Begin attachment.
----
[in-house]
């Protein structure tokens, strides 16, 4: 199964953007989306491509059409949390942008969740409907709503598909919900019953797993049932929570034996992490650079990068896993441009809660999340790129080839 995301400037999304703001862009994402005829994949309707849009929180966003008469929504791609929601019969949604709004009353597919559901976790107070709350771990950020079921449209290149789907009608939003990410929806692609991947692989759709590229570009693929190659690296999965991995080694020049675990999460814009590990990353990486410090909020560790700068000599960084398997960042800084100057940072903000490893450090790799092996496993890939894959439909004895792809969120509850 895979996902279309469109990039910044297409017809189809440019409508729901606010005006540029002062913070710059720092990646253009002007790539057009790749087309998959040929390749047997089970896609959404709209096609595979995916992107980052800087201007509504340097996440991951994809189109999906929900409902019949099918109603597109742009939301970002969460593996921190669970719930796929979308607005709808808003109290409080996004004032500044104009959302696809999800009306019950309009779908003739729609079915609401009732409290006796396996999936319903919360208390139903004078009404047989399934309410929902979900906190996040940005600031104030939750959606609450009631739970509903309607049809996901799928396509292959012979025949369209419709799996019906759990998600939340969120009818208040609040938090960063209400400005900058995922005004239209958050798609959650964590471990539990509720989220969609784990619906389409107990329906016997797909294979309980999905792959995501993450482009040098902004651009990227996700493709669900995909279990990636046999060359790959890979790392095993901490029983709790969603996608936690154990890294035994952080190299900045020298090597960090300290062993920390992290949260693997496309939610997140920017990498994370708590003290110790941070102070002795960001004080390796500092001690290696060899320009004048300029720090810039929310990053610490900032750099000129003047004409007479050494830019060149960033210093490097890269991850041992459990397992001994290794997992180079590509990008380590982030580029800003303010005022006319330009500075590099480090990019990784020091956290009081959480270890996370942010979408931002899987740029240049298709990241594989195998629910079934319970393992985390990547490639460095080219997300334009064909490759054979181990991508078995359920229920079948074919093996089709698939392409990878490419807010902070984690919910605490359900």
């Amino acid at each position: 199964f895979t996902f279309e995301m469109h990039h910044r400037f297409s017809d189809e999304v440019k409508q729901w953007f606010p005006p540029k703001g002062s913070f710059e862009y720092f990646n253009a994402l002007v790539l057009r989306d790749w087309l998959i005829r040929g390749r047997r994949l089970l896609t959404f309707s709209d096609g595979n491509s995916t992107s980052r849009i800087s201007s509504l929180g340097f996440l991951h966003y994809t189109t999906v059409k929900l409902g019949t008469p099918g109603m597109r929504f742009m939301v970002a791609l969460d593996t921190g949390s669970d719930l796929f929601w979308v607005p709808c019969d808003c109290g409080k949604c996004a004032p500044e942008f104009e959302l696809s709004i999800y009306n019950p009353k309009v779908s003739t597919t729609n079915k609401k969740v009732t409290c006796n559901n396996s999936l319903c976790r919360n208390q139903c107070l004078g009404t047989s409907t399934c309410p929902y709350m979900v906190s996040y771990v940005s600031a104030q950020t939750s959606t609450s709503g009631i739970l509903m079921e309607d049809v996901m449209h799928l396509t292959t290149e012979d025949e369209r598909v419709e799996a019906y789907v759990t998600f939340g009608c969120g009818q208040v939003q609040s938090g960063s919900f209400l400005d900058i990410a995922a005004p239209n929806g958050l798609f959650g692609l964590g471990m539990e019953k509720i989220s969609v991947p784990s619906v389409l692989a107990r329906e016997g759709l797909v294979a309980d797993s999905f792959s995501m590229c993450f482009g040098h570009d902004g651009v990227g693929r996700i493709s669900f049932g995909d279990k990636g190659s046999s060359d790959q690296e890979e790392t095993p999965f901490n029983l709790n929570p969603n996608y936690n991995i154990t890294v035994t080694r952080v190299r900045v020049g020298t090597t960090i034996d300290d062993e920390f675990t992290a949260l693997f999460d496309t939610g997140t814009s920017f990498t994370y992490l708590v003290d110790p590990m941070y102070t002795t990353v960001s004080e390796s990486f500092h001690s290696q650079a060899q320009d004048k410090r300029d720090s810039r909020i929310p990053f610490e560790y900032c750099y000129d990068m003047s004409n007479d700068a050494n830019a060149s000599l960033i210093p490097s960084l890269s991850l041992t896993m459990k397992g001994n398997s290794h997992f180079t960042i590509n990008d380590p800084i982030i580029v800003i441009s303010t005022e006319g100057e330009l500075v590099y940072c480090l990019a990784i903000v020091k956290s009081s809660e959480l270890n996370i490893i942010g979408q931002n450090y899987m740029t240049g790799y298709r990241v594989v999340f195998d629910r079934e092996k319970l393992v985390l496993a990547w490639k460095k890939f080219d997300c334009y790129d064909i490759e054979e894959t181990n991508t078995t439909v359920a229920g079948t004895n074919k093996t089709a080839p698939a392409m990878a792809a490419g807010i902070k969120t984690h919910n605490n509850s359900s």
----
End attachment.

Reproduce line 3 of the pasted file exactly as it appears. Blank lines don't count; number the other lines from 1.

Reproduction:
């Amino acid at each position: 199964f895979t996902f279309e995301m469109h990039h910044r400037f297409s017809d189809e999304v440019k409508q729901w953007f606010p005006p540029k703001g002062s913070f710059e862009y720092f990646n253009a994402l002007v790539l057009r989306d790749w087309l998959i005829r040929g390749r047997r994949l089970l896609t959404f309707s709209d096609g595979n491509s995916t992107s980052r849009i800087s201007s509504l929180g340097f996440l991951h966003y994809t189109t999906v059409k929900l409902g019949t008469p099918g109603m597109r929504f742009m939301v970002a791609l969460d593996t921190g949390s669970d719930l796929f929601w979308v607005p709808c019969d808003c109290g409080k949604c996004a004032p500044e942008f104009e959302l696809s709004i999800y009306n019950p009353k309009v779908s003739t597919t729609n079915k609401k969740v009732t409290c006796n559901n396996s999936l319903c976790r919360n208390q139903c107070l004078g009404t047989s409907t399934c309410p929902y709350m979900v906190s996040y771990v940005s600031a104030q950020t939750s959606t609450s709503g009631i739970l509903m079921e309607d049809v996901m449209h799928l396509t292959t290149e012979d025949e369209r598909v419709e799996a019906y789907v759990t998600f939340g009608c969120g009818q208040v939003q609040s938090g960063s919900f209400l400005d900058i990410a995922a005004p239209n929806g958050l798609f959650g692609l964590g471990m539990e019953k509720i989220s969609v991947p784990s619906v389409l692989a107990r329906e016997g759709l797909v294979a309980d797993s999905f792959s995501m590229c993450f482009g040098h570009d902004g651009v990227g693929r996700i493709s669900f049932g995909d279990k990636g190659s046999s060359d790959q690296e890979e790392t095993p999965f901490n029983l709790n929570p969603n996608y936690n991995i154990t890294v035994t080694r952080v190299r900045v020049g020298t090597t960090i034996d300290d062993e920390f675990t992290a949260l693997f999460d496309t939610g997140t814009s920017f990498t994370y992490l708590v003290d110790p590990m941070y102070t002795t990353v960001s004080e390796s990486f500092h001690s290696q650079a060899q320009d004048k410090r300029d720090s810039r909020i929310p990053f610490e560790y900032c750099y000129d990068m003047s004409n007479d700068a050494n830019a060149s000599l960033i210093p490097s960084l890269s991850l041992t896993m459990k397992g001994n398997s290794h997992f180079t960042i590509n990008d380590p800084i982030i580029v800003i441009s303010t005022e006319g100057e330009l500075v590099y940072c480090l990019a990784i903000v020091k956290s009081s809660e959480l270890n996370i490893i942010g979408q931002n450090y899987m740029t240049g790799y298709r990241v594989v999340f195998d629910r079934e092996k319970l393992v985390l496993a990547w490639k460095k890939f080219d997300c334009y790129d064909i490759e054979e894959t181990n991508t078995t439909v359920a229920g079948t004895n074919k093996t089709a080839p698939a392409m990878a792809a490419g807010i902070k969120t984690h919910n605490n509850s359900s």